The second thing I noticed was how Brockley's shops and restaurants have improved. Old favourites (e.g. Meze Mangal, Barbur, Broca, Jam Circus) have been retained. While places that I remember have disappeared - Toads Mouth Too, Dandelion Blue, Moonbow Jakes - happily their sites have all be taken over by new ventures which appear to be drawing in the crowds. Finally are new ventures that have opened up which I'm keen to check out including El's Kitchen, Brockley's Rock and Coopers Bakehouse.
I've been to the fantastic Brockley Market twice. Sydney has some amazing farmers markets and I'm pleased that I have somewhere similar to shop from in SE4.
Our areas green spaces have also been improved while I've been away. Perhaps I didn't notice before, but we seem to have a lot of them too! The Green Chain and Waterlink Way link up some great parks that have had their facilities improved. I'm sure we didn't have as many children's playgrounds, sporting facilities and picnic benches when I left. It really isn't very hard to escape from the traffic enjoy some time, or in my case a run, in a long chain of parks.
Has the demographic in Brockley subtly shifted? It feels like there are more young professionals and new families in the area. Dinner in the Orchard, the patrons at Browns of Brockley and shops like Gently Elephant make me think the area is becoming younger and more affluent?
Finally our neighbours seem to be changing too. Development from Greenwich has extended along the High Road and connects almost seamlessly with Deptford which is undergoing an enormous transformation. New Cross seems to be moving up too, I've been particularly enjoying the London Particular café.
I'm very pleased to be back in Brockley. Living closer to Lewisham Way than Brockley station I'm hoping some of the regeneration will rub off on us too. One day the shipping container will go. One day!
Celine: An imperialist country can use that kind of thinking to justify their economic greed, you know. I - human rights...
Jesse: Is there any particular imperialist country you have in mind, there, Frenchie?
Celine: Mmm, no, not really...
- Before Sunset
BC is currently holed up in Le Marais, an area of Paris that defies both economics and the sensibilities of BC trolls. Every centimetre is occupied by shops selling seahorse wallpaper, antique bagpipes, miniature leather whatnots, rubber Lego-clad notebooks, pressed flower place mats and paper cut dioramas.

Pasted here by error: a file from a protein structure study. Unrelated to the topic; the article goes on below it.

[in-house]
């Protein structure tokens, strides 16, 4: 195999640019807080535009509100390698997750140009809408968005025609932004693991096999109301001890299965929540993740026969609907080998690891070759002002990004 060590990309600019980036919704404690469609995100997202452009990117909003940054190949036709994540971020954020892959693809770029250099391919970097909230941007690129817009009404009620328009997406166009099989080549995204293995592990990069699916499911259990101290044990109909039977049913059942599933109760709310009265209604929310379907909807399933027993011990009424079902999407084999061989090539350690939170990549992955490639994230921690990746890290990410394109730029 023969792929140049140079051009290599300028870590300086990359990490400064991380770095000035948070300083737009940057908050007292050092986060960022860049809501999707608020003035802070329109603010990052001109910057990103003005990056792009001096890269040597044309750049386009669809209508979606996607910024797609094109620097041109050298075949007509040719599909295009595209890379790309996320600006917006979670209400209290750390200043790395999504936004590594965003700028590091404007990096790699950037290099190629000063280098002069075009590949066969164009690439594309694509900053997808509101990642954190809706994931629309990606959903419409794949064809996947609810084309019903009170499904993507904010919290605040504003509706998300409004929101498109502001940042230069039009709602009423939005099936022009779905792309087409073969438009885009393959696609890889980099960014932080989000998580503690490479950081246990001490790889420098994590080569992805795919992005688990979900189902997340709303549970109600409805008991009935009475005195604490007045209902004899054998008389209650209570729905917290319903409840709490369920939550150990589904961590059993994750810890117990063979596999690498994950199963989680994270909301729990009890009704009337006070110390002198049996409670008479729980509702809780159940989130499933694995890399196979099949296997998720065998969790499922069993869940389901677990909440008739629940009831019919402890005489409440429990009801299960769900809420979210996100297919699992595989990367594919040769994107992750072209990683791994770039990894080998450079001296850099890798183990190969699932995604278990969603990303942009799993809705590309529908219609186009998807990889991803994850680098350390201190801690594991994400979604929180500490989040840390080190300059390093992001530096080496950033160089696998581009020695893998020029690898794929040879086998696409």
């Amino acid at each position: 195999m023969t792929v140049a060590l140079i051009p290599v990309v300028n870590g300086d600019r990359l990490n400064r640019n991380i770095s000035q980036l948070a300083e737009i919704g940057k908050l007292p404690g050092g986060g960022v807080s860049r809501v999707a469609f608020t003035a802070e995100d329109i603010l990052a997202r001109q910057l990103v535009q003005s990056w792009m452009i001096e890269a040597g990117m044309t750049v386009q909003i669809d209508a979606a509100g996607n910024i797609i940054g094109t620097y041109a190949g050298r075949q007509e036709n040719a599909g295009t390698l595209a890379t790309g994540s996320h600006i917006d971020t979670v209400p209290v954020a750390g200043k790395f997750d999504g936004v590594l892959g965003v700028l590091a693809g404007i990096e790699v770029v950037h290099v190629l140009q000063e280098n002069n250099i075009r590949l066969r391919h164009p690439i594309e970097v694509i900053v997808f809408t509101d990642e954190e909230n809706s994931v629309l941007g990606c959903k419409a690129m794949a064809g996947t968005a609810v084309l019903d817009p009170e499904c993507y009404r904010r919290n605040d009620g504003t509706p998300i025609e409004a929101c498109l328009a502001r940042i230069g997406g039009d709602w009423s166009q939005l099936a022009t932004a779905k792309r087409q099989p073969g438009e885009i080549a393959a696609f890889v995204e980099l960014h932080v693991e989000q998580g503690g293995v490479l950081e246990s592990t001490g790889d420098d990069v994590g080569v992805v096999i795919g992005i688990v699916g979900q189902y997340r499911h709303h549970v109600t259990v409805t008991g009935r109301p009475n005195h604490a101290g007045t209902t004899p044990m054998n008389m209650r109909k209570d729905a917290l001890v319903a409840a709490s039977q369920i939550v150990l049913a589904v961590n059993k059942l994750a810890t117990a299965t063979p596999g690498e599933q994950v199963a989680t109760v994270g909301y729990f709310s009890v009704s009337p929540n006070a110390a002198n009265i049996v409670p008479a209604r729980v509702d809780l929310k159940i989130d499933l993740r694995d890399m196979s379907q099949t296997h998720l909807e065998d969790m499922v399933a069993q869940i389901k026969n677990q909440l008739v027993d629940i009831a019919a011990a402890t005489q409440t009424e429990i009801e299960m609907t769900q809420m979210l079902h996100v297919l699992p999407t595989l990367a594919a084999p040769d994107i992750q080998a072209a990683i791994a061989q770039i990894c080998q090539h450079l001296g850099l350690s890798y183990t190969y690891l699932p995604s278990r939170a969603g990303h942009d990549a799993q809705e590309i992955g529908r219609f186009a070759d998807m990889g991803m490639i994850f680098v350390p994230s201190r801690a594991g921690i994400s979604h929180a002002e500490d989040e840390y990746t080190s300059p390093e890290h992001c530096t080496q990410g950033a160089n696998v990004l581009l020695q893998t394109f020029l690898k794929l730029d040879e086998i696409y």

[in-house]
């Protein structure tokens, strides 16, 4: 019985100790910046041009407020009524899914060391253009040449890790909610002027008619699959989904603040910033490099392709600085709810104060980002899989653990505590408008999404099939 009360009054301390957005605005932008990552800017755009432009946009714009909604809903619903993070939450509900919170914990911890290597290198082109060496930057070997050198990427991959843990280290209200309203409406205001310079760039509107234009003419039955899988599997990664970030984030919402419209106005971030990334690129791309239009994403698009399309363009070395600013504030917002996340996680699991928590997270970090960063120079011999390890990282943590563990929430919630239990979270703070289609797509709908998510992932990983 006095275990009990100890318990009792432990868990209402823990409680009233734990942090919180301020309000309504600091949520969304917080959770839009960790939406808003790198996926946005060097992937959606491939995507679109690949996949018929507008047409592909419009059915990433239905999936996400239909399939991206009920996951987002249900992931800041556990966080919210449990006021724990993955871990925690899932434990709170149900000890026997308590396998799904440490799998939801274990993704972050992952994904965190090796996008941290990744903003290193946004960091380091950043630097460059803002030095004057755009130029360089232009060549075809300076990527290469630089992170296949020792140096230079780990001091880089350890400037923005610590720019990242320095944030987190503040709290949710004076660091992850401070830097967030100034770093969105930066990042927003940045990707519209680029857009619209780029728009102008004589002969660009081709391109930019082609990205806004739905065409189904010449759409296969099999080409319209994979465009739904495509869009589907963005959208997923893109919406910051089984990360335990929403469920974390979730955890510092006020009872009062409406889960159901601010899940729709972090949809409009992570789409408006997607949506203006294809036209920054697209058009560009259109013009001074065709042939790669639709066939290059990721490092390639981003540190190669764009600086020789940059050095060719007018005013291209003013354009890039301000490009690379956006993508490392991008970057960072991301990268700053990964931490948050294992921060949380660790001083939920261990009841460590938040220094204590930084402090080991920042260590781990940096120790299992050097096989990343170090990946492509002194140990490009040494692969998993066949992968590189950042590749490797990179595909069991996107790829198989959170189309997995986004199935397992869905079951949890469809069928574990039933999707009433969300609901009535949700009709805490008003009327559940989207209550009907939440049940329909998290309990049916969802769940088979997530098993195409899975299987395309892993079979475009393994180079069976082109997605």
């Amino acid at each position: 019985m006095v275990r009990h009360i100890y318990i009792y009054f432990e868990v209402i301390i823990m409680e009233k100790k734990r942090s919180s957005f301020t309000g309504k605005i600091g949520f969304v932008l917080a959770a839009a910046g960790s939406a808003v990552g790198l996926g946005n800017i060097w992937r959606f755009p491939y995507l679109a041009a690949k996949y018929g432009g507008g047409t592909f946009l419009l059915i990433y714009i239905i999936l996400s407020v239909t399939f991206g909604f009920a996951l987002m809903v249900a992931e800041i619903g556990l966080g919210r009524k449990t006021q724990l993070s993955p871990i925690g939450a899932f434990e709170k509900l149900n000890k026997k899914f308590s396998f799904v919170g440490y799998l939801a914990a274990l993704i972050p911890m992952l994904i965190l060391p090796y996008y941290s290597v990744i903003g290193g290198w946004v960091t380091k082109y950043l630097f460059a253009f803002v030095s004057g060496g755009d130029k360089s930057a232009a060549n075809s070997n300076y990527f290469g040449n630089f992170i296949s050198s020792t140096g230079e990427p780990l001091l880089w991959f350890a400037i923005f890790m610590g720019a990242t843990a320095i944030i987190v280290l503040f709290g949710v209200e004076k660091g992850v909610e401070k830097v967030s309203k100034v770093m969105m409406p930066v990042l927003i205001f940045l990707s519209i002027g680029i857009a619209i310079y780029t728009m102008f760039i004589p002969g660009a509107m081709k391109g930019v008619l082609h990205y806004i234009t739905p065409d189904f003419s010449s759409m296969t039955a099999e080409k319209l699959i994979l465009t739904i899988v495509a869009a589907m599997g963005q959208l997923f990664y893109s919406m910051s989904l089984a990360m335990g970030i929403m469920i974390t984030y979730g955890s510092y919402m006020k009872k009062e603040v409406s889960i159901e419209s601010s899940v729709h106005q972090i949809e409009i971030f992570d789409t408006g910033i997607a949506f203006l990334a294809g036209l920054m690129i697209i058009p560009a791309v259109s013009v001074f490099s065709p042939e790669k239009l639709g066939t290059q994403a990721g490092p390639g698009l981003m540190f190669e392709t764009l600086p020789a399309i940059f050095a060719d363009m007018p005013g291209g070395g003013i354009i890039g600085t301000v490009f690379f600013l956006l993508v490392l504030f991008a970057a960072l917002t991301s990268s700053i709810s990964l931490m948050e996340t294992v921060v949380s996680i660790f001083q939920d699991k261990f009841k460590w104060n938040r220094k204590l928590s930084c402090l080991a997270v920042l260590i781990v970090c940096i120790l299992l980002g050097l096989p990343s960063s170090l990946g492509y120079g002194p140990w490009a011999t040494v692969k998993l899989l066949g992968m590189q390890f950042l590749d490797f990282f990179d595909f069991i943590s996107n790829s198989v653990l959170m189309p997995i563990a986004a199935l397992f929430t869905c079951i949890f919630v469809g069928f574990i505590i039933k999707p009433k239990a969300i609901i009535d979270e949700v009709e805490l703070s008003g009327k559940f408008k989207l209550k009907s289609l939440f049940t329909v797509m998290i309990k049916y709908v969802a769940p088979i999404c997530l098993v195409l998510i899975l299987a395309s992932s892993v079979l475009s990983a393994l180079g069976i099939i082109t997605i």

Perhaps we're just less attuned to the differences between French people, but Paris seems less easy easy to divide in to tribal areas - however in London terms, Le Marais is probably best described as a haunt for hipsters with money. All is beauty and cool and the menu prices would set off an almighty rumpus in the comments section if a Brockley business dared try them.
In the middle of this, the coolest part of Paris, is an achingly hip furniture shop called Sentou. And occupying pride of place in the middle of the shop floor is a piece of Brockley design - an umbrella stand by Barber Osgerby, the team behind the Olympic Torch, another Brockley icon. We promise we don't go looking for this stuff.
Brockley's cultural imperialism claims the fashion capital of the world.
The Campaign for Better Transport's (CBT) annual study of car dependency in British cities, released yesterday, found that London is the least car-dependent city in the UK.
London scored so highly thanks in large part to the quality of its bus services and the pre-Olympic investment in public transport infrastructure, but it's a little surprising to discover that London was ever off the top of the list, given the state of most British cities.
Encouragingly, the report found that "London was the only city where we estimated less than half of people commuted by car," and that "low car ownership in inner boroughs combined with low car usage for school travel and commuting helped London to top the driving category."
As the Council conducts a consultation on a possible borough-wide CPZ, predicated on the basis that population growth will inevitably increase pressure on parking space on Lewisham's roads, it's worth keeping in mind that the long-term trend for car ownership per capita in inner London is down. Fewer and fewer people feel the need to own a car, and with most of the new homes being built next to transport hubs (another CBT recommendation) per capita car ownership is likely to experience another big drop.